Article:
Italy: Parliament approves growth-enhancing Covid-19 recovery package; raises deficit projections
At the end of April, Parliament approved Prime Minister Draghi’s plan for Italy’s post-pandemic recovery. Aiming to boost economic growth as well as address structural weaknesses, the package includes a total of EUR 235.1 billion in spending and reforms, with the large bulk being drawn from the EU’s Recovery and Resilience Plan. Earlier in April, accounting for the planned additional fiscal stimulus, the government hiked its projection for the fiscal deficit for this year. Looking at the longer term, its debt reduction path relies on a sustained pickup in economic growth amid successfully implemented reforms.
The plan—which had to be submitted to the European Commission for approval by 30 April—includes EUR 191.5 billion in loans and grants from the EU’s pandemic recovery pot and another EUR 13 billion from the React EU program, while the country is also planning to raise an additional EUR 30.6 from domestic resources. Moreover, reforms, particularly in the areas of justice and public administration—which have been seen as a longstanding hindrance to growth—have a vital part in the structure of the plan and will be key to the effective functioning of the investment program. Meanwhile, investments focus on six main areas: ecological transition, digitalization, infrastructure, education and research, social inclusion and healthcare—with more than half of the funding set to be spent on green projects and the digitalization of the economy. Overlapping this, around 40% of the total funding will be allocated to southern regions, in a bid to bridge the gap between the north and south. All in all, the government sees the measures boosting GDP by 3.6 percentage points by 2026.
Meanwhile, in mid-April, the Draghi cabinet updated its fiscal strategy for 2021 and beyond. It hiked its budget deficit forecast for this year by EUR 40 billion to 11.8% of GDP from 7.0% of GDP previously, mainly to continue providing subsidies and guarantees to the sectors worst hit by the pandemic. As a result, the government projects public debt to reach 160% of GDP by the end of this year (2020: 156% of GDP), and sees it gradually declining to 135.5% by 2032—close to pre-crisis levels—in a scenario where the recovery plan takes full effect.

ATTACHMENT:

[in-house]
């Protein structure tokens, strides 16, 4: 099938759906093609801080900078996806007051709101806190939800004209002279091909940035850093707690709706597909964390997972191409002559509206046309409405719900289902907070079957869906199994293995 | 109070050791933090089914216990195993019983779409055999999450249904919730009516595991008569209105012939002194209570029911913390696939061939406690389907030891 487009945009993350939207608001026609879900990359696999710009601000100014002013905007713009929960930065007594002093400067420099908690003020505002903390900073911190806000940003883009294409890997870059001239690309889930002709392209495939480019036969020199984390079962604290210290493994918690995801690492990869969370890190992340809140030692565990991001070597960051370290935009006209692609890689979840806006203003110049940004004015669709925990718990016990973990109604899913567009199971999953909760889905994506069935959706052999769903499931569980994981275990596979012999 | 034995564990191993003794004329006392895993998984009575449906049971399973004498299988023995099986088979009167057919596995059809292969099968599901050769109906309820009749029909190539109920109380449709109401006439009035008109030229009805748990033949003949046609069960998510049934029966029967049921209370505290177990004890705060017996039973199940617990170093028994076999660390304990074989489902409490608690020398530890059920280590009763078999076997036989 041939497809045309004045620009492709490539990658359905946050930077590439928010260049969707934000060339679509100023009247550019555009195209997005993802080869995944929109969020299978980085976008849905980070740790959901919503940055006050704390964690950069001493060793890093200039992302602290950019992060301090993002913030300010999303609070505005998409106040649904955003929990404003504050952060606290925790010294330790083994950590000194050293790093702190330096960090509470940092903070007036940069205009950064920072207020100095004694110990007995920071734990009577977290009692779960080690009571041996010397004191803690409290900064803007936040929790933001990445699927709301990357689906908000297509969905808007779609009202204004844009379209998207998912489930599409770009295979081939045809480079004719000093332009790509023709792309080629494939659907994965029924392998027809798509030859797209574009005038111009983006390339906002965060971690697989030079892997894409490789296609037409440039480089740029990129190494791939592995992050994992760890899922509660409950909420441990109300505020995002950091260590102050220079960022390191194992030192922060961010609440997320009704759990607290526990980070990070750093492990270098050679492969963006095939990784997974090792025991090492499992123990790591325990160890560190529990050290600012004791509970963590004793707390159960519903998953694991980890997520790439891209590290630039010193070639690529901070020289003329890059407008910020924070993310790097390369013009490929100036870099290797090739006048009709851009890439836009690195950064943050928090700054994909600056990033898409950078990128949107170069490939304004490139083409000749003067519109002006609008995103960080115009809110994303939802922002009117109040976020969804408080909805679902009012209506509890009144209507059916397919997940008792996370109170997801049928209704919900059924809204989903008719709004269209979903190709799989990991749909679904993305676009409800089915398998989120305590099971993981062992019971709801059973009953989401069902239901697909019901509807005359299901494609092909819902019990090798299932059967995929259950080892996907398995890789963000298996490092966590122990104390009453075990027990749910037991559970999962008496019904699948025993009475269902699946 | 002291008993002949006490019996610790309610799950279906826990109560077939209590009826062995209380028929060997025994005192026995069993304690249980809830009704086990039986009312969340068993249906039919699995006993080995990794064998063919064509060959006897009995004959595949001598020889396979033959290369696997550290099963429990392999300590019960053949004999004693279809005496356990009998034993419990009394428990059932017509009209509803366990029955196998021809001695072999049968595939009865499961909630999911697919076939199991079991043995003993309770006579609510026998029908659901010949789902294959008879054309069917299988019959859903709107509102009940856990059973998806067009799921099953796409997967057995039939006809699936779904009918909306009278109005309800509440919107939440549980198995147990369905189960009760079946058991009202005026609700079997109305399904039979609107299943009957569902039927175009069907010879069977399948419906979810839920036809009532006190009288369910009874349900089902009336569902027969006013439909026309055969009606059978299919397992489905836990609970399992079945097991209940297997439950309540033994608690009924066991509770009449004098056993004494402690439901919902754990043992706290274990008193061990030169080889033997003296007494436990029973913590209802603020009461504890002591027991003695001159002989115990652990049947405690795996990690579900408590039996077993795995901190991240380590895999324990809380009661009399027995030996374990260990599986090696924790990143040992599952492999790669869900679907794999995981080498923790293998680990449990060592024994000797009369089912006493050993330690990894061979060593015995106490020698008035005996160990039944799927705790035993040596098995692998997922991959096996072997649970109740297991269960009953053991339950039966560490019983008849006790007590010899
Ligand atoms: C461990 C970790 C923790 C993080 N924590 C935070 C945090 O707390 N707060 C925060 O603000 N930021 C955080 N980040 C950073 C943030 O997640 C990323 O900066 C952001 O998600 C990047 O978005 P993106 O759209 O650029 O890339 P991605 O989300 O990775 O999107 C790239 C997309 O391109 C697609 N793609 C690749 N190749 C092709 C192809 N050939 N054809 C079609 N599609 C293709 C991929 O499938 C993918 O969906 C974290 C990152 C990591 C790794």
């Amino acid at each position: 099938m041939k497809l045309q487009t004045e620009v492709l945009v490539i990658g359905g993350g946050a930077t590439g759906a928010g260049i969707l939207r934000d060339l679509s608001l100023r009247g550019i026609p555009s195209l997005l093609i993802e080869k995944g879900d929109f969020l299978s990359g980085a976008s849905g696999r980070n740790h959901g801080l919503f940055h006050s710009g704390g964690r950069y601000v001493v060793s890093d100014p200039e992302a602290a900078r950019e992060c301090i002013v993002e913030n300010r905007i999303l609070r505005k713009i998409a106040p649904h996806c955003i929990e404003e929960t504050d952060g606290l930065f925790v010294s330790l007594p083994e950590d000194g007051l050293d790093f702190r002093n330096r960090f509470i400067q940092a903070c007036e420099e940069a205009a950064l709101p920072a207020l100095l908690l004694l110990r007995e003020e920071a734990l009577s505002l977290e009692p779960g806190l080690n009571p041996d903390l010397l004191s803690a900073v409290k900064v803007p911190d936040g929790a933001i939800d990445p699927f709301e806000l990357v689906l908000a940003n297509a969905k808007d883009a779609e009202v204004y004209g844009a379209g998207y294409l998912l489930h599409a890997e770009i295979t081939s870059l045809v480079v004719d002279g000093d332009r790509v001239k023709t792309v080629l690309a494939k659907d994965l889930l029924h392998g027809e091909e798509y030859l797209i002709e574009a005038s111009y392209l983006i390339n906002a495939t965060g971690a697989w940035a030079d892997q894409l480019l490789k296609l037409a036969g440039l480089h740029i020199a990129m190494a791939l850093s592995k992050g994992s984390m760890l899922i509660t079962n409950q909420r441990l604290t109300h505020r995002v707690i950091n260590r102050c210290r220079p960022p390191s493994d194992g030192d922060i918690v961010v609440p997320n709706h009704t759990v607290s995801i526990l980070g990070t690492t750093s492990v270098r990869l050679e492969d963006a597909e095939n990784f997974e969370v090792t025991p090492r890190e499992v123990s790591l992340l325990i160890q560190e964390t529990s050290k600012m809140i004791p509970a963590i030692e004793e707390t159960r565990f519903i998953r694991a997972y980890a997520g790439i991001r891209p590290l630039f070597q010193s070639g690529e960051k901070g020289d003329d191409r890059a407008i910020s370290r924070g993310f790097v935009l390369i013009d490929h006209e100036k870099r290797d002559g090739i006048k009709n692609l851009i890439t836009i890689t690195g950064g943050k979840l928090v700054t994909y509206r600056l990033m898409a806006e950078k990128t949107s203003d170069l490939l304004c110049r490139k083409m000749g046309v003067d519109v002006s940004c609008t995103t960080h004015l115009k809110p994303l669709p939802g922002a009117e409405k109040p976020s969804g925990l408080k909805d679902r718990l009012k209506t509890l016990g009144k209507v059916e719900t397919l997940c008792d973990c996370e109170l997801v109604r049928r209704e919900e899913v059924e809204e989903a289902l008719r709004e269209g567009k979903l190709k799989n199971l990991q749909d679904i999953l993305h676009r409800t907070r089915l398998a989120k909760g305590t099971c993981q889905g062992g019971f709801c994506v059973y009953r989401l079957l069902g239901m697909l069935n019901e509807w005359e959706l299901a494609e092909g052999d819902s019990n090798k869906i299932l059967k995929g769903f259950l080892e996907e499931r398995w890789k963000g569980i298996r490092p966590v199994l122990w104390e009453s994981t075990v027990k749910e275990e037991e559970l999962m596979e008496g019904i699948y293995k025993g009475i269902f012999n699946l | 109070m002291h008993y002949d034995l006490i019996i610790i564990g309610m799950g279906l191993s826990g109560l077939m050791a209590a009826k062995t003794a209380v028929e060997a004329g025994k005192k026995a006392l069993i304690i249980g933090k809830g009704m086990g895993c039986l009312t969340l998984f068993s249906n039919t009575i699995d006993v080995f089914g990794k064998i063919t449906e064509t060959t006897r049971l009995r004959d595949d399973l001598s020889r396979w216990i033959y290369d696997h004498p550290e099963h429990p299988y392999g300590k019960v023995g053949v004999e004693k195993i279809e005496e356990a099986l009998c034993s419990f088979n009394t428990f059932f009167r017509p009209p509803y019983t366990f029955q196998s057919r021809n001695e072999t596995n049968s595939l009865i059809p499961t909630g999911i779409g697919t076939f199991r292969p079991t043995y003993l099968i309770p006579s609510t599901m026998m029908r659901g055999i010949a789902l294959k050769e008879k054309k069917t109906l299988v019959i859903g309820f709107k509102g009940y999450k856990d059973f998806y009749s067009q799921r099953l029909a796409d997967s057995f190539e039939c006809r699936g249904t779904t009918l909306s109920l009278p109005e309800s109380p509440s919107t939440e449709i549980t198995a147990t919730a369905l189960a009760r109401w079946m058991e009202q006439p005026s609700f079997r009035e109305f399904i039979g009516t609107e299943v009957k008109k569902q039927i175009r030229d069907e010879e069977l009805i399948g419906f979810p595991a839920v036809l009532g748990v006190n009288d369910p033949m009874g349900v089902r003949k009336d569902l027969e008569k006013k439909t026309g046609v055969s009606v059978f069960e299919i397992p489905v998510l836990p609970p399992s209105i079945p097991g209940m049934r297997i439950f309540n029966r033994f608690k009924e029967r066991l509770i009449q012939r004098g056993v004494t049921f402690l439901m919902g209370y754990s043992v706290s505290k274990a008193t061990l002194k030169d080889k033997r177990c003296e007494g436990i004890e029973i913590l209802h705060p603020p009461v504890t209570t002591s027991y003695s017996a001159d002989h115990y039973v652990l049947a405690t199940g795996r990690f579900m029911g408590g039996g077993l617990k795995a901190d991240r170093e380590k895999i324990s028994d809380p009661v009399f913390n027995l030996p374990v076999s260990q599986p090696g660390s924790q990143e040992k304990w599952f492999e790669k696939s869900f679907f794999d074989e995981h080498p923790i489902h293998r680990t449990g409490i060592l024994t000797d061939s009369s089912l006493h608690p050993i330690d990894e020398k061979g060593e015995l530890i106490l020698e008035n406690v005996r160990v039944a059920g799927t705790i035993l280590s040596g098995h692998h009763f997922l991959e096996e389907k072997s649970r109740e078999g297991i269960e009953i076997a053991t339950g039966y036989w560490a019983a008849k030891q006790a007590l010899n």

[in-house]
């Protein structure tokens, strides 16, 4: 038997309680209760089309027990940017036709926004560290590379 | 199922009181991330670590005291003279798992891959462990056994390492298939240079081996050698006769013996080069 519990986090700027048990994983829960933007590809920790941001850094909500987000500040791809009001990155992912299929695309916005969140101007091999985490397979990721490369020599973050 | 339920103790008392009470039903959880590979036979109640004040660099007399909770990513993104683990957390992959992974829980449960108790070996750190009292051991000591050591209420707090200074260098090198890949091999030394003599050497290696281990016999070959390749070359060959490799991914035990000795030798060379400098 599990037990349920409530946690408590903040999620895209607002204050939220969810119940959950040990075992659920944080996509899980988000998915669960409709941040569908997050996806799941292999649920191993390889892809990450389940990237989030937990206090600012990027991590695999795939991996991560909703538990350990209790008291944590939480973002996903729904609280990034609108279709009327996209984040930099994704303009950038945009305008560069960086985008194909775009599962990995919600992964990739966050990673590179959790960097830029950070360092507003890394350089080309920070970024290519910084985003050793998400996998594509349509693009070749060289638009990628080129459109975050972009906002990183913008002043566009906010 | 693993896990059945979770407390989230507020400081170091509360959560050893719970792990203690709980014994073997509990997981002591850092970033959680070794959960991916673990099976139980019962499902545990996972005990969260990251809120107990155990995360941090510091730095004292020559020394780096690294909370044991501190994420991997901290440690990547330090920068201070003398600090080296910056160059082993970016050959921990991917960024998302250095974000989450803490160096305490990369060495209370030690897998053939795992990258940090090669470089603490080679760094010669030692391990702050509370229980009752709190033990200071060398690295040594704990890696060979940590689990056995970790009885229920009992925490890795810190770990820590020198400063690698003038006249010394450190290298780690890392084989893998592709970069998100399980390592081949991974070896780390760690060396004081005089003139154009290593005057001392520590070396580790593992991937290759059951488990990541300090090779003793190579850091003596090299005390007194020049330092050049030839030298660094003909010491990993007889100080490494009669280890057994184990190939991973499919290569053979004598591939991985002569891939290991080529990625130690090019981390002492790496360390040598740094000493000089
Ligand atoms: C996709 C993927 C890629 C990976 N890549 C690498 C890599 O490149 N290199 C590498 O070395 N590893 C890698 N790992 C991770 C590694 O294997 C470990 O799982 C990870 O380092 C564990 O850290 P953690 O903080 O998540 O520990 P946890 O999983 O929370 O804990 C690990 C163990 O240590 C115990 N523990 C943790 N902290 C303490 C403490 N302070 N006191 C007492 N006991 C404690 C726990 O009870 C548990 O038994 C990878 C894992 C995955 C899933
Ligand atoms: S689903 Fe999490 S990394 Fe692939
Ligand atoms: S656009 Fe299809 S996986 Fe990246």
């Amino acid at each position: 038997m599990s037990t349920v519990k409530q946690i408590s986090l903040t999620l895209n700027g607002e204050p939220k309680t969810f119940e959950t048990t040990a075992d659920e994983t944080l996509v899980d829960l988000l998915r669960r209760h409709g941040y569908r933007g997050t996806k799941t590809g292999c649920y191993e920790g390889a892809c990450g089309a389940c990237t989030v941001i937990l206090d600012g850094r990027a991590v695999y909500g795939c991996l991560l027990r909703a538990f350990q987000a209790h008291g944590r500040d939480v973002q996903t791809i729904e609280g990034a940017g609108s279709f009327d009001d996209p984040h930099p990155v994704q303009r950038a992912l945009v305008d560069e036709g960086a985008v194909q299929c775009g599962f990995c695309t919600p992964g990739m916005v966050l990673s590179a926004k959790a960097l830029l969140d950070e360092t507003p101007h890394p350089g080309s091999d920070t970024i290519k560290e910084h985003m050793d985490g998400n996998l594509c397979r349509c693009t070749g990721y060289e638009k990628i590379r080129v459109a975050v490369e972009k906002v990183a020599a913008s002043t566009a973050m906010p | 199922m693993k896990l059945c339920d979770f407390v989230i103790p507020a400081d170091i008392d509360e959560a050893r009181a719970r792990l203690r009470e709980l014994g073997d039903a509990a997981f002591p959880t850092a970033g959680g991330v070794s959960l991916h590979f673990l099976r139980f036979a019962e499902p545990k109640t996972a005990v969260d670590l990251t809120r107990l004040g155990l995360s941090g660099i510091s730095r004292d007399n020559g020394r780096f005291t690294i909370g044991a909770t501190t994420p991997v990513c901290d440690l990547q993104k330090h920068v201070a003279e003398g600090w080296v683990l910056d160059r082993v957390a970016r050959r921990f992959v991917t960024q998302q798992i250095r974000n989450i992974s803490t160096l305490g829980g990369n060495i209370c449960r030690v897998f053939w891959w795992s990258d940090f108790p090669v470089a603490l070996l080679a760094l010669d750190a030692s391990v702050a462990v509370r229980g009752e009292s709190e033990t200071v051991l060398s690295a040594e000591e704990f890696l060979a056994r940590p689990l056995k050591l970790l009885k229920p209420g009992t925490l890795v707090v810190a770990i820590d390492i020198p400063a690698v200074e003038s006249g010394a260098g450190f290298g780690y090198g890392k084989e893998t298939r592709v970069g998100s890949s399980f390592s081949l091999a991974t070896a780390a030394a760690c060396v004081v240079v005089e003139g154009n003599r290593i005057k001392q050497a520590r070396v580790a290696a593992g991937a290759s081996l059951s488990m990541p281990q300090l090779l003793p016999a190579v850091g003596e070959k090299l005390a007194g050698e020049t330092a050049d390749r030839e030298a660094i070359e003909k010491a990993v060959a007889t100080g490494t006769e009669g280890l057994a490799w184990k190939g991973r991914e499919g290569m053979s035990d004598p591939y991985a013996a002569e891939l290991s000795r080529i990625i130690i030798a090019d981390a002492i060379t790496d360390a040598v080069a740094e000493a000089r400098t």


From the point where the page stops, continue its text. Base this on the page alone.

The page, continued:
Successful implementation of the ambitious recovery package could represent an important opportunity for the Italian economy, as noted by Paolo Pizzoli, senior economist at ING:
“If projects pass the Commission’s scrutiny and reforms are implemented effectively, the investment-driven push to GDP growth characterizing the first years will be eventually morph into productivity-enhanced higher potential growth over the remaining life of the 2021–2026 plan, helping to contrast the drag coming from poor demographics. The obvious, but not trivial, side effect of this would be fostering the sustainability of Italy’s public debt, a highly desirable outcome for a debt-laden country.”
Moreover, commenting on the increased fiscal stimulus and its impact on the debt stabilization path, Loredana Maria Federico, chief Italian economist at UniCredit, reflected:
“Given the fact that the low level of interest rates will leave the cost of servicing a higher public debt manageable, and that it is very difficult to see any discussion of a consolidation path for the budget deficit before 2023, we agree that higher fiscal stimulus (and hopefully investment and reforms) is the right road to making the public debt/GDP ratio sustainable.”
However, analysts at Scope Ratings warn that Italy’s public debt stock might not reach near pre-crisis levels by 2032:
“The risk to budget deficits is […] skewed to the upside—as many households and businesses may require extended support and growth expectations might prove optimistic. […] We expect the Italian debt ratio to remain on an upward trajectory longer term—looking through the cycle. In this respect, general government debt might reach meaningfully higher levels beyond 160% of GDP.”